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Large-Scale Automatic Classification of Phishing Pages

Colin Whittaker
Brian Ryner
Marria Nazif
NDSS '10 (2010)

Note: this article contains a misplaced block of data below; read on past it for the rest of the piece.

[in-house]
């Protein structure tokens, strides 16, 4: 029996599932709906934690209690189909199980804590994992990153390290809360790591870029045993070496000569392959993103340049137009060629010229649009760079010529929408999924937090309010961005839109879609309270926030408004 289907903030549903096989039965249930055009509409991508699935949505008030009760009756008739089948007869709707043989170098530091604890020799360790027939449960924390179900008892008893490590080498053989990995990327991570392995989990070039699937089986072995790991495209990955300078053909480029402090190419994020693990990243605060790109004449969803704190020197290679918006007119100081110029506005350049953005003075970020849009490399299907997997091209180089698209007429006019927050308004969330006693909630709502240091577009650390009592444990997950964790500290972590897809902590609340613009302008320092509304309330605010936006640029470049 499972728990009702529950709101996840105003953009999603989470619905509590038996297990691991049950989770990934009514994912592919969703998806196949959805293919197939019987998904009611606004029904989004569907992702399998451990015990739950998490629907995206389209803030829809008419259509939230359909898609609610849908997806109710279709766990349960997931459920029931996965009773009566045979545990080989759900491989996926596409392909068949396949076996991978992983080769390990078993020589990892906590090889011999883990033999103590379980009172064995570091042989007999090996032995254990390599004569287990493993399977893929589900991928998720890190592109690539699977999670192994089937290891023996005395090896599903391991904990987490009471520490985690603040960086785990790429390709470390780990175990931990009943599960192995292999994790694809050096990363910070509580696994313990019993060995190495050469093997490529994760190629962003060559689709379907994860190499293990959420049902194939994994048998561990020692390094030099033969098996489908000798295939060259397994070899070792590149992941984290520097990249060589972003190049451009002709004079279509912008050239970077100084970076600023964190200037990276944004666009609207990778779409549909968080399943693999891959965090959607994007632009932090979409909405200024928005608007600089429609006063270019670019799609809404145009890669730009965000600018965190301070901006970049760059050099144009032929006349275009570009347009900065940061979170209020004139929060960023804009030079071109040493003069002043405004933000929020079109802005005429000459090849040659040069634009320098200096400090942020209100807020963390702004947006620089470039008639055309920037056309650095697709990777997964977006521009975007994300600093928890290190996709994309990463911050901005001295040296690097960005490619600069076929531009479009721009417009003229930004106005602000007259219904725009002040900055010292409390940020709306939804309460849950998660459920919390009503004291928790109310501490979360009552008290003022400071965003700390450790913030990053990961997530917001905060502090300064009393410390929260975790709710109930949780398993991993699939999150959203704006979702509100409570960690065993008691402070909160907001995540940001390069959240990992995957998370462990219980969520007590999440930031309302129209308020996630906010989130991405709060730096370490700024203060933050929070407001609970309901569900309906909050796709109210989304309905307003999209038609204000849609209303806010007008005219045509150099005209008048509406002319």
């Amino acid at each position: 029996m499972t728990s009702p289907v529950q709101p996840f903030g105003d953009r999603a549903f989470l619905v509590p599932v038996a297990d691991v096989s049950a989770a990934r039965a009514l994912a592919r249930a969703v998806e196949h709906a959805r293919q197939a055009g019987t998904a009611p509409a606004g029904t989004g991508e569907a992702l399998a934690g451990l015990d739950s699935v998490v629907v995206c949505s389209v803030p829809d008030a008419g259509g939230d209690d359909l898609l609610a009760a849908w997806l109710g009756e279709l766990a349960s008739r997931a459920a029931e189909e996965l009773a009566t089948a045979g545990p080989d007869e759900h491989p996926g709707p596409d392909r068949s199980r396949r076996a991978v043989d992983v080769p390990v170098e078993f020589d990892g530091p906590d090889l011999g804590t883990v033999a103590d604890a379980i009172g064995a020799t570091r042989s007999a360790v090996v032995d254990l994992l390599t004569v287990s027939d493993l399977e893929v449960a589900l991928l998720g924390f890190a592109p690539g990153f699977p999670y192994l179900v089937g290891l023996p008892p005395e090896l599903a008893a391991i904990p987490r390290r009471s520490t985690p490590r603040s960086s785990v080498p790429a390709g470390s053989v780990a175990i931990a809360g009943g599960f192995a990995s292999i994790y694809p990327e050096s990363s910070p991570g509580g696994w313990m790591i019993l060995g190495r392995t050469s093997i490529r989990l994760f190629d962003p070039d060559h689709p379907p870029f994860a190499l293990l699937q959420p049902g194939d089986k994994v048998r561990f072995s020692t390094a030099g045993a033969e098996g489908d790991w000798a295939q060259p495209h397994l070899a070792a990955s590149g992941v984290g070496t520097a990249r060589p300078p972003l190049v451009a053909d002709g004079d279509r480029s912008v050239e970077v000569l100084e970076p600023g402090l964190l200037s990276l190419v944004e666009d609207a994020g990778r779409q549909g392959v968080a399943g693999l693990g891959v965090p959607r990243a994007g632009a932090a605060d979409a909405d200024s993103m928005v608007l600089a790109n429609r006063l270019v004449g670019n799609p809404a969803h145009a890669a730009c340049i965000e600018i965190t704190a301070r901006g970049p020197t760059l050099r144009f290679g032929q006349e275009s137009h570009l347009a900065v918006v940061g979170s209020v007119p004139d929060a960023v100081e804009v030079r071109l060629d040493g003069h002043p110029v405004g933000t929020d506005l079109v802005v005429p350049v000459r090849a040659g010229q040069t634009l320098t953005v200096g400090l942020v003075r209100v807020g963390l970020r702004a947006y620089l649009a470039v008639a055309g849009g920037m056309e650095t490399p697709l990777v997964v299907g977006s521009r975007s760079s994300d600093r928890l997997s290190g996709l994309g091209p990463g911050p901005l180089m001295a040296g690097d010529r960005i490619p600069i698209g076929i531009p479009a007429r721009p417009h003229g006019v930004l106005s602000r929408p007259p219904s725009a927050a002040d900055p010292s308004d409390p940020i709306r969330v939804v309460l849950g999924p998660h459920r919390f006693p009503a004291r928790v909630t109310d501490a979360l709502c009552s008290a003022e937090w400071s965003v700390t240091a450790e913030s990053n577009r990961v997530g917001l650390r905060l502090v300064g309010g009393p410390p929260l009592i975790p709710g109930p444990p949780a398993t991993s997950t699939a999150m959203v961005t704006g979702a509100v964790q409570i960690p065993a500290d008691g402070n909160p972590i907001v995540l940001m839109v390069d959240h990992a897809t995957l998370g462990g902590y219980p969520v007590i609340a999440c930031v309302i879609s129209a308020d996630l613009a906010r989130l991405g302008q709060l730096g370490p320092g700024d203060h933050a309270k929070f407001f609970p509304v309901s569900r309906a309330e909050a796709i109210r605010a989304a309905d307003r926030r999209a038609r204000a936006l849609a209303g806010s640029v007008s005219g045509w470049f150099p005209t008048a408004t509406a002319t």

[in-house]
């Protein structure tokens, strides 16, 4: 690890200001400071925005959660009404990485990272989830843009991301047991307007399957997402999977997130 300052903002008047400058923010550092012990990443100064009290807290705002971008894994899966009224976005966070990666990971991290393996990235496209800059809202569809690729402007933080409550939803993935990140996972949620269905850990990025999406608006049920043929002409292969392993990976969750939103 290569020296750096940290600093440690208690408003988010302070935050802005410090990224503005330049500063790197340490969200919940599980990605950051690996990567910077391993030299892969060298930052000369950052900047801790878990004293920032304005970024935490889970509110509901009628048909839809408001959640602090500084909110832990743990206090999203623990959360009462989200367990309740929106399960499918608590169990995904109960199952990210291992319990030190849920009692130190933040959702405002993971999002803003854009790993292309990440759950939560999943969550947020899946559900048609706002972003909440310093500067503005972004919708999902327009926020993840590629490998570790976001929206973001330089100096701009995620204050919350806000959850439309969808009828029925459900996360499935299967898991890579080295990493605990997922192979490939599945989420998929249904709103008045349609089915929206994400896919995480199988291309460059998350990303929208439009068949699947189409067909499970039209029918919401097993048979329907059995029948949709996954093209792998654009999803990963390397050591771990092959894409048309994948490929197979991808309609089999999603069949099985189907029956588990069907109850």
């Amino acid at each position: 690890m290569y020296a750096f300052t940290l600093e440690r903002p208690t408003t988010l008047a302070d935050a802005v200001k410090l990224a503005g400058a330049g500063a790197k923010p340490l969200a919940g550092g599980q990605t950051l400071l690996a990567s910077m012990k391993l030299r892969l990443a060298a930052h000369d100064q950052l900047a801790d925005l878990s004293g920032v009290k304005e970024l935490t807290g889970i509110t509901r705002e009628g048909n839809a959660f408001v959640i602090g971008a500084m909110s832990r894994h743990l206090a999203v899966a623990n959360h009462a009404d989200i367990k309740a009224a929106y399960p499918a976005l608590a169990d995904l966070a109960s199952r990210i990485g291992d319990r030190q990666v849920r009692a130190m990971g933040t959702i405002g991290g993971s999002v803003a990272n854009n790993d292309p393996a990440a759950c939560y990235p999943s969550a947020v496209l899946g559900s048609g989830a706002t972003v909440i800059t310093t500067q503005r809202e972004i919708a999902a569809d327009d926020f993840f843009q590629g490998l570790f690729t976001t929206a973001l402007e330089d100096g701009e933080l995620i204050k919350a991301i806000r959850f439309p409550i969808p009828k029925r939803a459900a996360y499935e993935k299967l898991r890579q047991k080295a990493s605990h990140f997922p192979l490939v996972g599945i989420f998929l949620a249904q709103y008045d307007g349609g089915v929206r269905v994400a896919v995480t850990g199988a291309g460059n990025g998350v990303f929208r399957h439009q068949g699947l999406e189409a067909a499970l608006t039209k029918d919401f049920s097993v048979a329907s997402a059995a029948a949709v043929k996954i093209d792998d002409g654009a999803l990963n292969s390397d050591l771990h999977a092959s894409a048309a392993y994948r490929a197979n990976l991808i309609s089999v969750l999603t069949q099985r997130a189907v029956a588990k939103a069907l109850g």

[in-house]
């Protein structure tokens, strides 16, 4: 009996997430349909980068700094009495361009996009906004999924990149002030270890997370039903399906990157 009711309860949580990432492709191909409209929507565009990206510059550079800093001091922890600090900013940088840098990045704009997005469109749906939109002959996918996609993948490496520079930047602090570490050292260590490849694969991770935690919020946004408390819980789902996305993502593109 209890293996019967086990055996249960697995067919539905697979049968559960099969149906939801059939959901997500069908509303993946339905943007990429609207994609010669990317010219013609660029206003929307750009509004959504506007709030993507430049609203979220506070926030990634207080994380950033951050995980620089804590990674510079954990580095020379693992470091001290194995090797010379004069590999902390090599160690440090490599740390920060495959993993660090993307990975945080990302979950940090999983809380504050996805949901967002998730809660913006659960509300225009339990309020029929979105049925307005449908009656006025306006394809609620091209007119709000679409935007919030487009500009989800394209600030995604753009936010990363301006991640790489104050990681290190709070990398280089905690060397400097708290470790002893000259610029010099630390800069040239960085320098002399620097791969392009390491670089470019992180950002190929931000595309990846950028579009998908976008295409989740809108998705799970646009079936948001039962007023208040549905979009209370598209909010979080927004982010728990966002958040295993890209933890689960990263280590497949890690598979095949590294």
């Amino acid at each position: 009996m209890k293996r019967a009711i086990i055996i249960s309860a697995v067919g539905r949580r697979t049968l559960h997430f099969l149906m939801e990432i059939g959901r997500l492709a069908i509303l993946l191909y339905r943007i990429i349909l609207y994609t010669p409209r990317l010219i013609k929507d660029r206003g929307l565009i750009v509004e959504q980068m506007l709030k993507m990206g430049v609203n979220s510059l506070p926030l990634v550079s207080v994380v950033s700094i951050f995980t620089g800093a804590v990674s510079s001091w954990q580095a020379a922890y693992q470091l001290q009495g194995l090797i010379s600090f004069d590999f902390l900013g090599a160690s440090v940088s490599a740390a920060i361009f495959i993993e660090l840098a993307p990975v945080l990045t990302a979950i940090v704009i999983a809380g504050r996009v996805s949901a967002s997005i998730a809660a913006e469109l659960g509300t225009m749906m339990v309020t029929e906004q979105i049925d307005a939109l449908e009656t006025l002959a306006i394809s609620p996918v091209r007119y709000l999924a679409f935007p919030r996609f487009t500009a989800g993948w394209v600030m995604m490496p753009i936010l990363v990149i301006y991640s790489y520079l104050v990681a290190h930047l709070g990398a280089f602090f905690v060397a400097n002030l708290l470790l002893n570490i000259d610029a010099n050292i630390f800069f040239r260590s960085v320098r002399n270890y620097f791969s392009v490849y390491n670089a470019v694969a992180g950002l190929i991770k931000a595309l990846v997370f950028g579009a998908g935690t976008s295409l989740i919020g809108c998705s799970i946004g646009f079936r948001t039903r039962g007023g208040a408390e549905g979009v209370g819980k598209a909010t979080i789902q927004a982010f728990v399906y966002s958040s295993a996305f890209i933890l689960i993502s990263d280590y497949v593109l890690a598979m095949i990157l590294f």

Phishing websites, fraudulent sites that trick viewers into interacting with them, continue to cost Internet users over a billion dollars each year. In this paper, we describe the design and performance characteristics of a scalable machine learning classifier we developed to detect phishing web sites. We use this classifier to maintain Google's phishing blacklist automatically. Our classifier analyzes millions of pages a day, examining the URL and the contents of a page to determine whether or not a page is phishing. Unlike previous work in this field, we train the classifier on a noisy dataset consisting of millions of samples from previously collected live classification data. Despite the noise in the training data, our classifier learns a robust model for identifying phishing pages which correctly classifies more than 90% of phishing pages several weeks after training concludes.